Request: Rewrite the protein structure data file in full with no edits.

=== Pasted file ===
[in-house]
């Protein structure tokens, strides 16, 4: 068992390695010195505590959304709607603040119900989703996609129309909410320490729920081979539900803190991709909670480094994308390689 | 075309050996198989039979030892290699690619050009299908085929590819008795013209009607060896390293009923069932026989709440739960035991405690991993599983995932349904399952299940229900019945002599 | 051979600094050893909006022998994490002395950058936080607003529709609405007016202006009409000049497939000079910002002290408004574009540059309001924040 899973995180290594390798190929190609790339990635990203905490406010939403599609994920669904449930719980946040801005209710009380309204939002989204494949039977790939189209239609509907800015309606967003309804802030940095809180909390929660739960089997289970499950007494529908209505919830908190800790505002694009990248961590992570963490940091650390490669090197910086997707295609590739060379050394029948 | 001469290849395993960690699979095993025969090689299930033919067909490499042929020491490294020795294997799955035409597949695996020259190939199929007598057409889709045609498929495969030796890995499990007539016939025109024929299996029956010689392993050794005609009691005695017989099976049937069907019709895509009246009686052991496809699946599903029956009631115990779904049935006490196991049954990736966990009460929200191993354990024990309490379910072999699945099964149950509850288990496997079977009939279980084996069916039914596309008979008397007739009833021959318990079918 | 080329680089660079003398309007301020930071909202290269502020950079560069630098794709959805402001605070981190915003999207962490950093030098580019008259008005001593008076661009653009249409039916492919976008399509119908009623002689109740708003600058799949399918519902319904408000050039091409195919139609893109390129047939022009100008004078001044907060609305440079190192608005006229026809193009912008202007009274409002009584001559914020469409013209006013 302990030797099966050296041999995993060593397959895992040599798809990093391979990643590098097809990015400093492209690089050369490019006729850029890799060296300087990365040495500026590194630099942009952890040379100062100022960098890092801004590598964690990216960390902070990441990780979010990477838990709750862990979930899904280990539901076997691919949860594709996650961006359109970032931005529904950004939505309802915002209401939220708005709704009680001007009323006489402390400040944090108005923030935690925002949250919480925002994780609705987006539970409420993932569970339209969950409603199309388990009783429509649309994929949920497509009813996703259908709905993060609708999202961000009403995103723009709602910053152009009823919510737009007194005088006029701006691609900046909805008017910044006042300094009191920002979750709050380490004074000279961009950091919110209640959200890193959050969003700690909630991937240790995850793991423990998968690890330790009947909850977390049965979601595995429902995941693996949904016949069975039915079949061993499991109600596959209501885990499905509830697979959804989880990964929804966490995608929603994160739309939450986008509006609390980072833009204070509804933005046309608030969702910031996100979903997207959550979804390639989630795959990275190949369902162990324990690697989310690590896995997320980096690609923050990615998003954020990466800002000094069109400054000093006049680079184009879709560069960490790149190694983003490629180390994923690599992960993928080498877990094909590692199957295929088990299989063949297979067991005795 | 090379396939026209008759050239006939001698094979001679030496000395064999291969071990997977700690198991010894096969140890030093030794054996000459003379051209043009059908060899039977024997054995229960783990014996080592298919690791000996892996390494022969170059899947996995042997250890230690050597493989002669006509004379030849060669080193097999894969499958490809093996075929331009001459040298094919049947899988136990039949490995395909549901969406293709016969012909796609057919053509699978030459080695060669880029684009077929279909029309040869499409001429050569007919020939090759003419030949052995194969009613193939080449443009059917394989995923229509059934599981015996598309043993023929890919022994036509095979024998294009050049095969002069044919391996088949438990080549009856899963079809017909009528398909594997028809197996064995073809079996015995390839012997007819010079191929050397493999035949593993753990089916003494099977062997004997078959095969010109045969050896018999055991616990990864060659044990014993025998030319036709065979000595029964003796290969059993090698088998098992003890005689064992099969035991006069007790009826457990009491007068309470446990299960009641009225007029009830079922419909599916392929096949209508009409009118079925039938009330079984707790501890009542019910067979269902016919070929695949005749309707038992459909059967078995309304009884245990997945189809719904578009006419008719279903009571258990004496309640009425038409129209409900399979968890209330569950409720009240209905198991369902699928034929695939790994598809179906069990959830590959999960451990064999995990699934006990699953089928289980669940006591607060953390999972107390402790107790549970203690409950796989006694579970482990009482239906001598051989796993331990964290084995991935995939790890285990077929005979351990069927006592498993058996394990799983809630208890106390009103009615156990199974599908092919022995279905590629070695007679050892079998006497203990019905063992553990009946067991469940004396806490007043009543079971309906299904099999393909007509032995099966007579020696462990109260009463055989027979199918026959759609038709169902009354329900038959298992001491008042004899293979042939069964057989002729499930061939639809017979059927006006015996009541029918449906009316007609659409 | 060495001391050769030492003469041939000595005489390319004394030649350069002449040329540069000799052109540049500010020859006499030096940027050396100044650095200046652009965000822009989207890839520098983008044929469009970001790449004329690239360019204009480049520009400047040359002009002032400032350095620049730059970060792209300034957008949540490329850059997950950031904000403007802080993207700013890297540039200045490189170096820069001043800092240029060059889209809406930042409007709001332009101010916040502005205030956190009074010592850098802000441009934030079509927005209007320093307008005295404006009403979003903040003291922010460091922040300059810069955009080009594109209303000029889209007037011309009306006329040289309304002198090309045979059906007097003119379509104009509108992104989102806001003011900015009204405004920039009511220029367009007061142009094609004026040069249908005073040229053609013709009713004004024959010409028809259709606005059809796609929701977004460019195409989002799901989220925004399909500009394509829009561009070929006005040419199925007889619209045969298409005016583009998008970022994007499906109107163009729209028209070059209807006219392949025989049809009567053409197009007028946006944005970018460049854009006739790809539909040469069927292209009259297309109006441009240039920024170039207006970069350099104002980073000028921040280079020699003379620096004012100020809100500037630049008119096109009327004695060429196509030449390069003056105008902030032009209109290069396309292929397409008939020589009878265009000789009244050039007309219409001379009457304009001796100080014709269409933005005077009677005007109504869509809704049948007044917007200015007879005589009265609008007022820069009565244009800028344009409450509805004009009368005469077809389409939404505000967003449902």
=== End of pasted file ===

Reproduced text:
[in-house]
């Protein structure tokens, strides 16, 4: 068992390695010195505590959304709607603040119900989703996609129309909410320490729920081979539900803190991709909670480094994308390689 | 075309050996198989039979030892290699690619050009299908085929590819008795013209009607060896390293009923069932026989709440739960035991405690991993599983995932349904399952299940229900019945002599 | 051979600094050893909006022998994490002395950058936080607003529709609405007016202006009409000049497939000079910002002290408004574009540059309001924040 899973995180290594390798190929190609790339990635990203905490406010939403599609994920669904449930719980946040801005209710009380309204939002989204494949039977790939189209239609509907800015309606967003309804802030940095809180909390929660739960089997289970499950007494529908209505919830908190800790505002694009990248961590992570963490940091650390490669090197910086997707295609590739060379050394029948 | 001469290849395993960690699979095993025969090689299930033919067909490499042929020491490294020795294997799955035409597949695996020259190939199929007598057409889709045609498929495969030796890995499990007539016939025109024929299996029956010689392993050794005609009691005695017989099976049937069907019709895509009246009686052991496809699946599903029956009631115990779904049935006490196991049954990736966990009460929200191993354990024990309490379910072999699945099964149950509850288990496997079977009939279980084996069916039914596309008979008397007739009833021959318990079918 | 080329680089660079003398309007301020930071909202290269502020950079560069630098794709959805402001605070981190915003999207962490950093030098580019008259008005001593008076661009653009249409039916492919976008399509119908009623002689109740708003600058799949399918519902319904408000050039091409195919139609893109390129047939022009100008004078001044907060609305440079190192608005006229026809193009912008202007009274409002009584001559914020469409013209006013 302990030797099966050296041999995993060593397959895992040599798809990093391979990643590098097809990015400093492209690089050369490019006729850029890799060296300087990365040495500026590194630099942009952890040379100062100022960098890092801004590598964690990216960390902070990441990780979010990477838990709750862990979930899904280990539901076997691919949860594709996650961006359109970032931005529904950004939505309802915002209401939220708005709704009680001007009323006489402390400040944090108005923030935690925002949250919480925002994780609705987006539970409420993932569970339209969950409603199309388990009783429509649309994929949920497509009813996703259908709905993060609708999202961000009403995103723009709602910053152009009823919510737009007194005088006029701006691609900046909805008017910044006042300094009191920002979750709050380490004074000279961009950091919110209640959200890193959050969003700690909630991937240790995850793991423990998968690890330790009947909850977390049965979601595995429902995941693996949904016949069975039915079949061993499991109600596959209501885990499905509830697979959804989880990964929804966490995608929603994160739309939450986008509006609390980072833009204070509804933005046309608030969702910031996100979903997207959550979804390639989630795959990275190949369902162990324990690697989310690590896995997320980096690609923050990615998003954020990466800002000094069109400054000093006049680079184009879709560069960490790149190694983003490629180390994923690599992960993928080498877990094909590692199957295929088990299989063949297979067991005795 | 090379396939026209008759050239006939001698094979001679030496000395064999291969071990997977700690198991010894096969140890030093030794054996000459003379051209043009059908060899039977024997054995229960783990014996080592298919690791000996892996390494022969170059899947996995042997250890230690050597493989002669006509004379030849060669080193097999894969499958490809093996075929331009001459040298094919049947899988136990039949490995395909549901969406293709016969012909796609057919053509699978030459080695060669880029684009077929279909029309040869499409001429050569007919020939090759003419030949052995194969009613193939080449443009059917394989995923229509059934599981015996598309043993023929890919022994036509095979024998294009050049095969002069044919391996088949438990080549009856899963079809017909009528398909594997028809197996064995073809079996015995390839012997007819010079191929050397493999035949593993753990089916003494099977062997004997078959095969010109045969050896018999055991616990990864060659044990014993025998030319036709065979000595029964003796290969059993090698088998098992003890005689064992099969035991006069007790009826457990009491007068309470446990299960009641009225007029009830079922419909599916392929096949209508009409009118079925039938009330079984707790501890009542019910067979269902016919070929695949005749309707038992459909059967078995309304009884245990997945189809719904578009006419008719279903009571258990004496309640009425038409129209409900399979968890209330569950409720009240209905198991369902699928034929695939790994598809179906069990959830590959999960451990064999995990699934006990699953089928289980669940006591607060953390999972107390402790107790549970203690409950796989006694579970482990009482239906001598051989796993331990964290084995991935995939790890285990077929005979351990069927006592498993058996394990799983809630208890106390009103009615156990199974599908092919022995279905590629070695007679050892079998006497203990019905063992553990009946067991469940004396806490007043009543079971309906299904099999393909007509032995099966007579020696462990109260009463055989027979199918026959759609038709169902009354329900038959298992001491008042004899293979042939069964057989002729499930061939639809017979059927006006015996009541029918449906009316007609659409 | 060495001391050769030492003469041939000595005489390319004394030649350069002449040329540069000799052109540049500010020859006499030096940027050396100044650095200046652009965000822009989207890839520098983008044929469009970001790449004329690239360019204009480049520009400047040359002009002032400032350095620049730059970060792209300034957008949540490329850059997950950031904000403007802080993207700013890297540039200045490189170096820069001043800092240029060059889209809406930042409007709001332009101010916040502005205030956190009074010592850098802000441009934030079509927005209007320093307008005295404006009403979003903040003291922010460091922040300059810069955009080009594109209303000029889209007037011309009306006329040289309304002198090309045979059906007097003119379509104009509108992104989102806001003011900015009204405004920039009511220029367009007061142009094609004026040069249908005073040229053609013709009713004004024959010409028809259709606005059809796609929701977004460019195409989002799901989220925004399909500009394509829009561009070929006005040419199925007889619209045969298409005016583009998008970022994007499906109107163009729209028209070059209807006219392949025989049809009567053409197009007028946006944005970018460049854009006739790809539909040469069927292209009259297309109006441009240039920024170039207006970069350099104002980073000028921040280079020699003379620096004012100020809100500037630049008119096109009327004695060429196509030449390069003056105008902030032009209109290069396309292929397409008939020589009878265009000789009244050039007309219409001379009457304009001796100080014709269409933005005077009677005007109504869509809704049948007044917007200015007879005589009265609008007022820069009565244009800028344009409450509805004009009368005469077809389409939404505000967003449902």